Unleashing the Potential of Social Media In Drug Safety Exploring the Increasing Use of Digital Forum in Pharmacovigilance

DIA Global Forum
December, 2015
Author: Supriya Desai, Sciformix Corporation

Pharmacovigilance has grown more complex over the past decade with higher data volumes, changing regulations, rise of social media, and innovative digital advances. Whilst digital media is used by biopharmaceutical companies for patient awareness initiatives, clinical trial enrollments, and patient support programs, the use of the Internet and social media has progressed slower in Product Safety/Product Vigilance (PV). This presents the industry with opportunities to leverage social media for detection, assessment, and prevention of adverse events (AEs). Moving away from traditional systems towards more patient-centric PV models would allow swift and open communication between companies, health care providers (HCPs) and patients. However, careful evaluation and assessment of the use of social media as a PV tool is required before it becomes usual practice.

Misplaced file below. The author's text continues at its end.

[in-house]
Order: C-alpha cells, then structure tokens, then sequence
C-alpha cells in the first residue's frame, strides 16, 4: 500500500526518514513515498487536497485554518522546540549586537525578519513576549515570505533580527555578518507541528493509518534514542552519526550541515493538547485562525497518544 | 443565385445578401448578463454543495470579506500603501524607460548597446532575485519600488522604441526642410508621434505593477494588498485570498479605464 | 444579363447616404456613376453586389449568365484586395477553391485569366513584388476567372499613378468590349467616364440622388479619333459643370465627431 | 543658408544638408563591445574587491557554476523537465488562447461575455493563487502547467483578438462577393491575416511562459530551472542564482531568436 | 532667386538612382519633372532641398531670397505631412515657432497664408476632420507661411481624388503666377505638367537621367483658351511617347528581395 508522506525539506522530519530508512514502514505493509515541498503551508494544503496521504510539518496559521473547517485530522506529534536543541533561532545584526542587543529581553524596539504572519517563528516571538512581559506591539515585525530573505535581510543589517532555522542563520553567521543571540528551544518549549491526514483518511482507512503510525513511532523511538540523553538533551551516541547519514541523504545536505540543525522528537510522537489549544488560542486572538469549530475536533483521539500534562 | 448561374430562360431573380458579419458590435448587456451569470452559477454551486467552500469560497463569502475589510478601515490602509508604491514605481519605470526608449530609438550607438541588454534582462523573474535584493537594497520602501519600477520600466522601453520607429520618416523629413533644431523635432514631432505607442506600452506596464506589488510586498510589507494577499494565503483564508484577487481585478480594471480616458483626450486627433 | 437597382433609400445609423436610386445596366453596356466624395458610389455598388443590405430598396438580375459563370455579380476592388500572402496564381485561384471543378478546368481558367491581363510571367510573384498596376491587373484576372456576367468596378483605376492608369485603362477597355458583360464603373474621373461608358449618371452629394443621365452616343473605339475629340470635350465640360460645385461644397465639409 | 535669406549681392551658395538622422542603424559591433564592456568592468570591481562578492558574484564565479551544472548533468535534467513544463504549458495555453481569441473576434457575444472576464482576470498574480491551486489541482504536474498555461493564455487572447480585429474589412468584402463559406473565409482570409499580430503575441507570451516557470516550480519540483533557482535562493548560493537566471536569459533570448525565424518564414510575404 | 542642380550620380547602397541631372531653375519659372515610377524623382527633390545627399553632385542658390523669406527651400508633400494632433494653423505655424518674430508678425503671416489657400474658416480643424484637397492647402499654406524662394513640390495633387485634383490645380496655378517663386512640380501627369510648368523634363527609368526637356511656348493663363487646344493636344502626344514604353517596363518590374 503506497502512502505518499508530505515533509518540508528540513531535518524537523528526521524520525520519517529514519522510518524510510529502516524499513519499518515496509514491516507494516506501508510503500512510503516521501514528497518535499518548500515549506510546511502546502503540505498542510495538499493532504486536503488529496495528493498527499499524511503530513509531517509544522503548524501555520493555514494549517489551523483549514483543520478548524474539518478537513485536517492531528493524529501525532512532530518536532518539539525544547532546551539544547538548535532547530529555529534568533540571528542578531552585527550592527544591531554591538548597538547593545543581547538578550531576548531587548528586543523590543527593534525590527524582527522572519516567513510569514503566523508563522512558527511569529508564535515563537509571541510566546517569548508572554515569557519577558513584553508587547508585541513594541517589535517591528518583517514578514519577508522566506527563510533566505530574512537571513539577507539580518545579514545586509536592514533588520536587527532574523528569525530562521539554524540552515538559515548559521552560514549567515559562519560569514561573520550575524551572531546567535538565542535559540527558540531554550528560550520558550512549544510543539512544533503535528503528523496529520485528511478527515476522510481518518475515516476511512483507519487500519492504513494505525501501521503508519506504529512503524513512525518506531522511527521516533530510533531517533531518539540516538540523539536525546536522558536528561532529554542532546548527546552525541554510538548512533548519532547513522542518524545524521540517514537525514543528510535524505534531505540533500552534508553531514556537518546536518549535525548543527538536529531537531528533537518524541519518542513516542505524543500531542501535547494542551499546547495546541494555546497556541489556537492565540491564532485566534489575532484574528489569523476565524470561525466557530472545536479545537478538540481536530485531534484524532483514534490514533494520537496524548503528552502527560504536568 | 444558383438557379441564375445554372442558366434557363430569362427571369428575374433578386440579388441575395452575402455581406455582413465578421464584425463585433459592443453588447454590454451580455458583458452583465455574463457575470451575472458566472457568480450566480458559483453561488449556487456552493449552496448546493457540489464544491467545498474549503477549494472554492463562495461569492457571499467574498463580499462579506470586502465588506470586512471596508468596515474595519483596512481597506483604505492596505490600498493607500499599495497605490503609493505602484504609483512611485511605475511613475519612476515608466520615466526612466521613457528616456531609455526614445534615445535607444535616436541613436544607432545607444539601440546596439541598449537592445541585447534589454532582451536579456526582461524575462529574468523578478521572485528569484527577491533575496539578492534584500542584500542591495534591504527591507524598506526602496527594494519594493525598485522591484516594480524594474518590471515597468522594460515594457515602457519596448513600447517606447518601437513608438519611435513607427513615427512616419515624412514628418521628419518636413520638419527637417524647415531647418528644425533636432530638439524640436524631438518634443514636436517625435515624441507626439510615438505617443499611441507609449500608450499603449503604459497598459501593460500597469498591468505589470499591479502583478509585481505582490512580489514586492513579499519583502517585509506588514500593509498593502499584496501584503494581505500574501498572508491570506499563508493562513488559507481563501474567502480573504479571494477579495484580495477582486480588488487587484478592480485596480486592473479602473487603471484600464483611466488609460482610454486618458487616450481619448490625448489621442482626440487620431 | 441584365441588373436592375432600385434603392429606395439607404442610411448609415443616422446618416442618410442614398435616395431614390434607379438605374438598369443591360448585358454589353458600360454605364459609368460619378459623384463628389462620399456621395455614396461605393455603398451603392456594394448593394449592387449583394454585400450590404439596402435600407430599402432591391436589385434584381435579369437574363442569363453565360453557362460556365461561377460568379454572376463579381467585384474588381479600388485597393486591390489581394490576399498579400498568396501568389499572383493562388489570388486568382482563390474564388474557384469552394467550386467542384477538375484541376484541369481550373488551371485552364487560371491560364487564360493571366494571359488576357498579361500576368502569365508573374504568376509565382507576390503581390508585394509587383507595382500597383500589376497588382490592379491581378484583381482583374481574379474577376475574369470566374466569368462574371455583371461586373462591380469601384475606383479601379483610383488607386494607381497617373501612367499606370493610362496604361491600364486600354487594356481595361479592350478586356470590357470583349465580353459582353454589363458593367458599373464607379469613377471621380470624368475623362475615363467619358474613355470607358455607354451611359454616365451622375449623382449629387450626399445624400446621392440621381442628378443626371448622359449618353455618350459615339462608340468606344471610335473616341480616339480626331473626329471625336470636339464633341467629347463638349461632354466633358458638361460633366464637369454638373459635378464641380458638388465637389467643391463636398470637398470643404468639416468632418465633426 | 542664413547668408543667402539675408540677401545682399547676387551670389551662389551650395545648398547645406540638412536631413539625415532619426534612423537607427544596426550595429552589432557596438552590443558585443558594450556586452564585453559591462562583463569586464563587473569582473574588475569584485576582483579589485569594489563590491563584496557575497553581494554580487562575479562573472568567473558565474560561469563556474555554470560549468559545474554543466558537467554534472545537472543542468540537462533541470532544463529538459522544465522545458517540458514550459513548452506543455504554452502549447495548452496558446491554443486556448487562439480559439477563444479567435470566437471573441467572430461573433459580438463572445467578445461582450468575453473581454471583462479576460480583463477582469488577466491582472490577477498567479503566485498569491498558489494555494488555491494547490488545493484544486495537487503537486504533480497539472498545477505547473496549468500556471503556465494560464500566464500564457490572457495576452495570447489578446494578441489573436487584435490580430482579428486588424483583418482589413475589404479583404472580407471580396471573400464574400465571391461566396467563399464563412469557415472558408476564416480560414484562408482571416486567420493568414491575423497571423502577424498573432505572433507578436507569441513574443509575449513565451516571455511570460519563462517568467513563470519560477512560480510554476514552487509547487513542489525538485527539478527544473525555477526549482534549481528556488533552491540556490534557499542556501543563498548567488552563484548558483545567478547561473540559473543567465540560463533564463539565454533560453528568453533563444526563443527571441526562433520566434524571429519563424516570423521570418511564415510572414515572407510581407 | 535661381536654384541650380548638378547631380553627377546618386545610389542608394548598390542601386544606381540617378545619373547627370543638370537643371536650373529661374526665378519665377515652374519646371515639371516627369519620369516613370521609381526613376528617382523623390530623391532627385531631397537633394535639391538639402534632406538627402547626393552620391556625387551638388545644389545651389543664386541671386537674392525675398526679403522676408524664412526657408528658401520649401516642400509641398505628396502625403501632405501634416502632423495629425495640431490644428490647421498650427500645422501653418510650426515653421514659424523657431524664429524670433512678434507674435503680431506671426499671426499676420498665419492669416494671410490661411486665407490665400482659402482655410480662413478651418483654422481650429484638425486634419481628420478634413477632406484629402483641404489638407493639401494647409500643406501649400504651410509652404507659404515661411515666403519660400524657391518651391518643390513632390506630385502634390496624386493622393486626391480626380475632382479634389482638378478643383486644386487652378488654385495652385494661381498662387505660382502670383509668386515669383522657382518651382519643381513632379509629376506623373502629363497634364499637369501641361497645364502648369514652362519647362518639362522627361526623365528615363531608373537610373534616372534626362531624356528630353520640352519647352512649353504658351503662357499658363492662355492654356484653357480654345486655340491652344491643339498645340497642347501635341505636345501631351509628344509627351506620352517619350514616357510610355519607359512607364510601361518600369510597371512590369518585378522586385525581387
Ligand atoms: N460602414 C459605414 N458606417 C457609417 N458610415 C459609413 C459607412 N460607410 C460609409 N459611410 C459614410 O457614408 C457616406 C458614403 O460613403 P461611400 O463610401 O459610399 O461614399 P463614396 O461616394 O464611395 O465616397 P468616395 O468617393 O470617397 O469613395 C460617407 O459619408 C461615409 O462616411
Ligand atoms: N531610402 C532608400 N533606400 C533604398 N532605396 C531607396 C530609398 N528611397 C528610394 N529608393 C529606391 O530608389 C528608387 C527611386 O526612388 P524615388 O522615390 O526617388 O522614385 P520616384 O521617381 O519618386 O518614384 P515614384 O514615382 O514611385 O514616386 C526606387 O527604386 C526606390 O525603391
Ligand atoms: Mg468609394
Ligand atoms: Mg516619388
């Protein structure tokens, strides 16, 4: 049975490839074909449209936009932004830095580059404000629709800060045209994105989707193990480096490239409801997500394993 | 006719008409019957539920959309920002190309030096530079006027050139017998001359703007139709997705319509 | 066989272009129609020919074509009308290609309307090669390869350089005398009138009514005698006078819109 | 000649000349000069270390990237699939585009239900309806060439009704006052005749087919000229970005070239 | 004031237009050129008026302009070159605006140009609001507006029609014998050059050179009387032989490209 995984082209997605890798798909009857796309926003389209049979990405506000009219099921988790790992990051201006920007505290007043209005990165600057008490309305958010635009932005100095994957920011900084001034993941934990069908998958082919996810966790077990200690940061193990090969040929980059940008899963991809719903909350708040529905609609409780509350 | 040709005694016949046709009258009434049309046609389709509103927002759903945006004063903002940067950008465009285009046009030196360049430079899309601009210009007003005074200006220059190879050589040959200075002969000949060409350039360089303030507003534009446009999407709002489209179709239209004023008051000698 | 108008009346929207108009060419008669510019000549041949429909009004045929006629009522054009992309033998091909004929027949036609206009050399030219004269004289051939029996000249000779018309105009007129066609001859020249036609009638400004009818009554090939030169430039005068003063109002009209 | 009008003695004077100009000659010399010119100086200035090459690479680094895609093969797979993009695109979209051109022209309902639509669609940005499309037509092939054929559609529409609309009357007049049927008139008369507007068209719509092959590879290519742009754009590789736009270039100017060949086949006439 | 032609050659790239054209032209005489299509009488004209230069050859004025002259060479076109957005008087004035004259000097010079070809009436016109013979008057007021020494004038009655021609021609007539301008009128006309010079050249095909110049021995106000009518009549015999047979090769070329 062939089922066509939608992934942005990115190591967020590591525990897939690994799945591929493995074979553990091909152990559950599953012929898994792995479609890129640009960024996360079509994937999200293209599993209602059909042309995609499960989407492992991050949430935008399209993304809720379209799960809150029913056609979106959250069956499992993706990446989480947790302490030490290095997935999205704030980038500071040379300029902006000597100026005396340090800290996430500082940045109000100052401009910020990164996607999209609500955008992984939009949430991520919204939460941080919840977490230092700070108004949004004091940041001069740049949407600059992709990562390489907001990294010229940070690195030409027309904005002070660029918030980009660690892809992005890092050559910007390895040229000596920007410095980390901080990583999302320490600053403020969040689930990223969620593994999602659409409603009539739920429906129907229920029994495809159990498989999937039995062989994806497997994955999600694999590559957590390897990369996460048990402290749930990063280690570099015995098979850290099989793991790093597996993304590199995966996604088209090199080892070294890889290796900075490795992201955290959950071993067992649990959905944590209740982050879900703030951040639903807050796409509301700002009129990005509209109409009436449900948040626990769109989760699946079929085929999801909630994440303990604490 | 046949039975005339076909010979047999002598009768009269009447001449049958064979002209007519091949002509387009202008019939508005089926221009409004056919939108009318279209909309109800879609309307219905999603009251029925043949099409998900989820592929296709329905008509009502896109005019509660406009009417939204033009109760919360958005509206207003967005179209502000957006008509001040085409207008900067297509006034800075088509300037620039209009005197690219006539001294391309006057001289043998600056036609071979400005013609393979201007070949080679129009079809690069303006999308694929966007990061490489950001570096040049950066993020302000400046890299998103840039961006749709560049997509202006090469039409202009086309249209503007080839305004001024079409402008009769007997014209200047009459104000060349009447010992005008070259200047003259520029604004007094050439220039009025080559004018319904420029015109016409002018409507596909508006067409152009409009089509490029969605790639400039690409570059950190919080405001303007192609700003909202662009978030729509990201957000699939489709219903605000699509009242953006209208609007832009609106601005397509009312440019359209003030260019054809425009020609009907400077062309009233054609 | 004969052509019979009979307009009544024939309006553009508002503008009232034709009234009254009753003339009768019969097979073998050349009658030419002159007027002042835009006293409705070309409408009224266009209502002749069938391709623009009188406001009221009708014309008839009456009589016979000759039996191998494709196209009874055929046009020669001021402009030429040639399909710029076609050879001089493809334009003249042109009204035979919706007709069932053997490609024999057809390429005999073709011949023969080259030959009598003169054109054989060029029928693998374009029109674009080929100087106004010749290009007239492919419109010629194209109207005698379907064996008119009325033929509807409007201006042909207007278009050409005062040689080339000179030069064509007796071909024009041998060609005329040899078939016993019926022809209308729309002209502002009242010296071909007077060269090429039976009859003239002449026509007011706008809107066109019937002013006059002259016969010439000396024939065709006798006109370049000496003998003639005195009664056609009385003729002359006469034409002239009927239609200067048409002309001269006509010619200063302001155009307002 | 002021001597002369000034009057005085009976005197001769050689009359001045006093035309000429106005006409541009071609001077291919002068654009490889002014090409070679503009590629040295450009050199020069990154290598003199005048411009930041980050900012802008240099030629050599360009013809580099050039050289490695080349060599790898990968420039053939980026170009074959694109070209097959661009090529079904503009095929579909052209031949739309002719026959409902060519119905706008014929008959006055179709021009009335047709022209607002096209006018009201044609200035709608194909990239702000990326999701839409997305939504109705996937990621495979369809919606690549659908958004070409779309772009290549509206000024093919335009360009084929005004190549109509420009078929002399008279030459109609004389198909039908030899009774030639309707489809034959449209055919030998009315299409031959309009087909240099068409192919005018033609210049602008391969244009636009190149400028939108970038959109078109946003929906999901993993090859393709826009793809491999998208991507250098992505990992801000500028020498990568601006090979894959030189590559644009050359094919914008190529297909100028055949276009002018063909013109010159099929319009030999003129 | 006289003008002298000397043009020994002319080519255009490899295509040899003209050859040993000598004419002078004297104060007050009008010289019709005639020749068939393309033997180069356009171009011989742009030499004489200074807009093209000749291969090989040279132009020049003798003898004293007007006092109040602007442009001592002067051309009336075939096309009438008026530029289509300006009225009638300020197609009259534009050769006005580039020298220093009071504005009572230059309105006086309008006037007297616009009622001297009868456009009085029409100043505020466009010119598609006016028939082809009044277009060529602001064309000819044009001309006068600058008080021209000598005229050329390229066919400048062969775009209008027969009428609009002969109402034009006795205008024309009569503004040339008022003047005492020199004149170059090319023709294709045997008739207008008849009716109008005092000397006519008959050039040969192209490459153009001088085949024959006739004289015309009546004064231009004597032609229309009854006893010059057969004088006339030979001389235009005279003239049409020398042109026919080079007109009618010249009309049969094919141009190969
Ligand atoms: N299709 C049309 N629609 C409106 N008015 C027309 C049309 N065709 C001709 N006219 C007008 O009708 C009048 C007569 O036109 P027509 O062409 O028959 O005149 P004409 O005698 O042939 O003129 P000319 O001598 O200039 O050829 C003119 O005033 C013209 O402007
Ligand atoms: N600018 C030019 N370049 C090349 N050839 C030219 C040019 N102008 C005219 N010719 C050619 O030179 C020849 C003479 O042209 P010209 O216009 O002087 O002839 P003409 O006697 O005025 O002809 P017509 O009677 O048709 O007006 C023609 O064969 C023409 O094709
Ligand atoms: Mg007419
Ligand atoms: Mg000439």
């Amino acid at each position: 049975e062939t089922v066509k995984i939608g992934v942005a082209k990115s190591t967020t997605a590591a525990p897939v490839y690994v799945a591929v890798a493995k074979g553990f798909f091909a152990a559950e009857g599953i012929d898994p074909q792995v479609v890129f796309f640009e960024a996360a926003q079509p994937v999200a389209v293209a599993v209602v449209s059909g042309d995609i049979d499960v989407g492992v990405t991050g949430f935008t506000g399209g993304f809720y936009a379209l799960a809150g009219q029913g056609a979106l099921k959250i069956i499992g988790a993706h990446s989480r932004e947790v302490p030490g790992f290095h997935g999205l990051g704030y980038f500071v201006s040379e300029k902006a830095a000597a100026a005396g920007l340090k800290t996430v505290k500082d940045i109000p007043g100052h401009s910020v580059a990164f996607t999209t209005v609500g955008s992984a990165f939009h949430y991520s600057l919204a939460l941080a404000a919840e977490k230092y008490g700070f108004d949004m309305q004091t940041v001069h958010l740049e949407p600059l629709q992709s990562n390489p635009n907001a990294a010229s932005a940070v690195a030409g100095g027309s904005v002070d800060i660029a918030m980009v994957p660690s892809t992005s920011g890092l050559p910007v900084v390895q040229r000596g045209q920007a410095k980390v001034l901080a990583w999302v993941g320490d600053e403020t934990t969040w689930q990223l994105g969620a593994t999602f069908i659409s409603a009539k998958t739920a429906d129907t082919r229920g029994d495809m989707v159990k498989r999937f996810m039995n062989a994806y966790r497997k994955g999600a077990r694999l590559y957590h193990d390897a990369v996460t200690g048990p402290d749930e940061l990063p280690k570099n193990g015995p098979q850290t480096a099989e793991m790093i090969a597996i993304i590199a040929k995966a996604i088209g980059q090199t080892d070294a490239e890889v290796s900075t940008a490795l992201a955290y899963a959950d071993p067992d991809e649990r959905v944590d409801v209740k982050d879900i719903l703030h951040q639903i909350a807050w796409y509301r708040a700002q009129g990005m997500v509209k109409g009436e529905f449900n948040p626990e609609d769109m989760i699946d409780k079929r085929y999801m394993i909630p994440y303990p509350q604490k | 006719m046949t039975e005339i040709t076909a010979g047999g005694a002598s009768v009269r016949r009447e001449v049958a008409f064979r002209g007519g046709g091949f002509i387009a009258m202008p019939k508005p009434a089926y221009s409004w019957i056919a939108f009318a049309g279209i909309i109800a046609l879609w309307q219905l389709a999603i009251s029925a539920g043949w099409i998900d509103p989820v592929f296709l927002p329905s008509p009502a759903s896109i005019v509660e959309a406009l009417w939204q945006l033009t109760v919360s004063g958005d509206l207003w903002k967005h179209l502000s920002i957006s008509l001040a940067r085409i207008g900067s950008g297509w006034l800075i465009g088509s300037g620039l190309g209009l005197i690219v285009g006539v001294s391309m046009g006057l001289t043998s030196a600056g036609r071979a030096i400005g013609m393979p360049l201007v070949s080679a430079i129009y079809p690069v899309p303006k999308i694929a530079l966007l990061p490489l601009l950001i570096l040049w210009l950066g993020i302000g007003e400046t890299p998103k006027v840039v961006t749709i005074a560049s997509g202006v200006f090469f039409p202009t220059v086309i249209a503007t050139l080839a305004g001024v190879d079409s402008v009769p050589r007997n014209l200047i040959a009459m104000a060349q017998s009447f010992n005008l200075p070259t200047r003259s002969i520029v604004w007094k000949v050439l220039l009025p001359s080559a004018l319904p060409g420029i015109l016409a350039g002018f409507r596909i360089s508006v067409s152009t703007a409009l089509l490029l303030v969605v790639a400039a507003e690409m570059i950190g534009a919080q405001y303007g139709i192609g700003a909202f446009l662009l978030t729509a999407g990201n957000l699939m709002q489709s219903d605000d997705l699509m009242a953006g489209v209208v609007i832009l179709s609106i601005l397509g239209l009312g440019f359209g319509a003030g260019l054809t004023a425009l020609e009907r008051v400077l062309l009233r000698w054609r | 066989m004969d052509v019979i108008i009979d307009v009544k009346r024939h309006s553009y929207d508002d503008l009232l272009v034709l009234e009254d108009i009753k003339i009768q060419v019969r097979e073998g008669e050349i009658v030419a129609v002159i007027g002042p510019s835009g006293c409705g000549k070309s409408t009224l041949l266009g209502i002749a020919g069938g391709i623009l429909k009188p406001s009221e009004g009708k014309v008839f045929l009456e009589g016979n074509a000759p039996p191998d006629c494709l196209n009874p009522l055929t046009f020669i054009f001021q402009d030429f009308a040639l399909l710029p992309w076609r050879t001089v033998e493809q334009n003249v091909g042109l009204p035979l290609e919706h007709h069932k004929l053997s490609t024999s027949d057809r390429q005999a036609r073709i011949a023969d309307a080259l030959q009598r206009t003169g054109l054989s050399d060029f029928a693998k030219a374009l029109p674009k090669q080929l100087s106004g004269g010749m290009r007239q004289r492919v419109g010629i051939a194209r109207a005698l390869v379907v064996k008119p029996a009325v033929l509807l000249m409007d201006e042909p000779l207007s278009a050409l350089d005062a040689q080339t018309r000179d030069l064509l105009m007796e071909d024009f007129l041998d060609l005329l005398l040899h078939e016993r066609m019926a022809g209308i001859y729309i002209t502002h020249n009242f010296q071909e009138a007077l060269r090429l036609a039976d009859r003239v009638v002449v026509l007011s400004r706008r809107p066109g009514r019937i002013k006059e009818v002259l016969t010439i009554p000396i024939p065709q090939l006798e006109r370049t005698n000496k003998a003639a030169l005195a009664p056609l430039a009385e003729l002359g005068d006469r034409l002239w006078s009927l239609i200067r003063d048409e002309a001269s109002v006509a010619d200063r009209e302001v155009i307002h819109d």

REGULATORY GUIDANCE AND FRAMEWORK
Companies operating in the social media space have a responsibility to document and follow-up on potential ADRs communicated through these forums. Good Pharmacovigilance Practices (GVP) states that marketing authorization holders (MAH) should regularly screen the Internet and/or digital media under their management, for potential reports of suspected ADRs. The frequency of screening should allow for potential valid individual case safety reports (ICSRs) to be reported to competent authorities within appropriate timeframes based on the date the information was posted (VI.C.2.2.1)(1).

The US Food and Drug Administration (FDA) product promotion guidance on social media and the internet, by biopharmaceutical and medical device companies, addresses responses to offlabel inquiries (including from digital platforms) (2), provision of benefitrisk information on digital platforms with character space limitations, e.g., Twitter(3), addressing misinformation about company products(4) and fulfillment of company post-marketing regulatory requirements for submission of “interactive promotional media” for their FDA-approved products(5). These documents are an important first step towards providing guidance for companies to develop and implement their social media strategies for PV.

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